First, fast, furious...Bangladeshi business blog

We provide
--social media strategies for Bangladeshi businesses worldwide
--public speaking on Bangladeshi businesses and social media
--paid product/service/website reviews of Bangladeshi companies

Interested to place an advertisement for your business?

Wednesday, December 31, 2008

Jamuna shows us the future on Bashundhara's land

I really didn’t know how to react to this. Whether I should be proud of it, should boast about it, or should lament over it. This claims to re-introduce Bangladesh to the global map. This stands tall and big on 41 Lac sq. feet floor space, international food court accommodating 3000 food-lovers, all local and foreign famous brands, 22 line bowling center, 7 halls in the movie multiplexes, health club for 2000 people, 5 big autrium (wonder what this is) and 7 voids, different swimming pools for men and women, own electricity producing plant of 45 MW, car parking facility for 5000 cars, theme park for 2500 children and many more.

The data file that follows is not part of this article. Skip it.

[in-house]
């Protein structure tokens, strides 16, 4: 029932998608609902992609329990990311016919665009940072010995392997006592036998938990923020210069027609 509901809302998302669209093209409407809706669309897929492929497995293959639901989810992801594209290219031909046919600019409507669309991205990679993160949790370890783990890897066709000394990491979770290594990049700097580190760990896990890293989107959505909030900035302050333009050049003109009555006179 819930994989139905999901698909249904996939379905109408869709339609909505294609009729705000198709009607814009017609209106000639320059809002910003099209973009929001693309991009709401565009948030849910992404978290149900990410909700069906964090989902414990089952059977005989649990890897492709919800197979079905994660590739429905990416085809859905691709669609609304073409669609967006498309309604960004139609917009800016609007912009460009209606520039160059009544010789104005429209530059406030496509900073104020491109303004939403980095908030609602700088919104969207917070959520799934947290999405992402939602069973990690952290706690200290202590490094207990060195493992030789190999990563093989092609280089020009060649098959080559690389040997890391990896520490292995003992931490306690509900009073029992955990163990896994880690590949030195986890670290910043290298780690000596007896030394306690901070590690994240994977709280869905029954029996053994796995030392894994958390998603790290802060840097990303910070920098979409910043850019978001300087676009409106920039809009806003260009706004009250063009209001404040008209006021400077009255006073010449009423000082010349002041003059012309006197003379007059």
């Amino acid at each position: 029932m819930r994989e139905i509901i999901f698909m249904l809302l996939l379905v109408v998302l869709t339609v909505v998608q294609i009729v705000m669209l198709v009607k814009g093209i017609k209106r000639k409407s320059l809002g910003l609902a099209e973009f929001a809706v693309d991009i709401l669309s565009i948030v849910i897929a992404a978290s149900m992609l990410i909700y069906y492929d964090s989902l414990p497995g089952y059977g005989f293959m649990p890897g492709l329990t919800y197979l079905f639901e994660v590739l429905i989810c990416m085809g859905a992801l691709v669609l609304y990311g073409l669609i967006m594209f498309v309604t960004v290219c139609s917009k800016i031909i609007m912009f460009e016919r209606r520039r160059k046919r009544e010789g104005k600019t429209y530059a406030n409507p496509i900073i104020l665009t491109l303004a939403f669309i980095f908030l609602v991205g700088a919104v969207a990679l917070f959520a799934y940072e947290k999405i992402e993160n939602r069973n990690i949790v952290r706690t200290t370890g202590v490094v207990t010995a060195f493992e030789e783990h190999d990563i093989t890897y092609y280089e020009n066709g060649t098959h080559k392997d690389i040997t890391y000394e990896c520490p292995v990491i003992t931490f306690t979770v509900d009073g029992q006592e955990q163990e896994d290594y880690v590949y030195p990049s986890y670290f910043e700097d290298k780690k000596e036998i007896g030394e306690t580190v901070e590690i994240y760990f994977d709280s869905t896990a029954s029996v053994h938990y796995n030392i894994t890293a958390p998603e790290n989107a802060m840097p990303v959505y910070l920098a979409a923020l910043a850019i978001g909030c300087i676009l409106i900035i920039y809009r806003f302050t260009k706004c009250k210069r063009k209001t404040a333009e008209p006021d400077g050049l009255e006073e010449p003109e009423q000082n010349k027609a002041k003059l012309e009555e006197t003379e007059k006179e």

Perhaps even a blind man would even read what I am talking about here, similarly even a blind man cannot afford to miss the gigantic presence of the so claimed ‘biggest shopping mall of South Asia’, like the Taj Mahal is to India, the Great Wall to China, the Pyramids to Egypt, the TVCs were comparing it to a man made wonder for Bangladesh…lets give it up for..The Jamuna Future Park…no where else in the world…but in our very own Dhaka…the city of the 21st century, the megapolis of Asia…well…a bit of exaggerating in the last part, got understandably carried away. But Jamuna Group claims that the Jamuna Future Park (JFP) would be our ‘shob ghotonar thikana’…so who knows if it could be also claimed that that day is not far away when Dhaka would become ‘shob ghotonar thikana’ for the residents of Asia…like Singapore, Hong Kong, KL etc. The group claims in its website that “Jamuna Future Park will stand as a symbol of national pride, prestige, progress and economic development of our country as like as the Twin Tower in Kuala Lumpur of Malaysia.” Well, enough of blabbering…the harsh truth is, Dhaka is not anything closer to that yet, nor there seems any correlation between the setting up of the mammoth shopping mall and Dhaka’s becoming an iconic city in the region.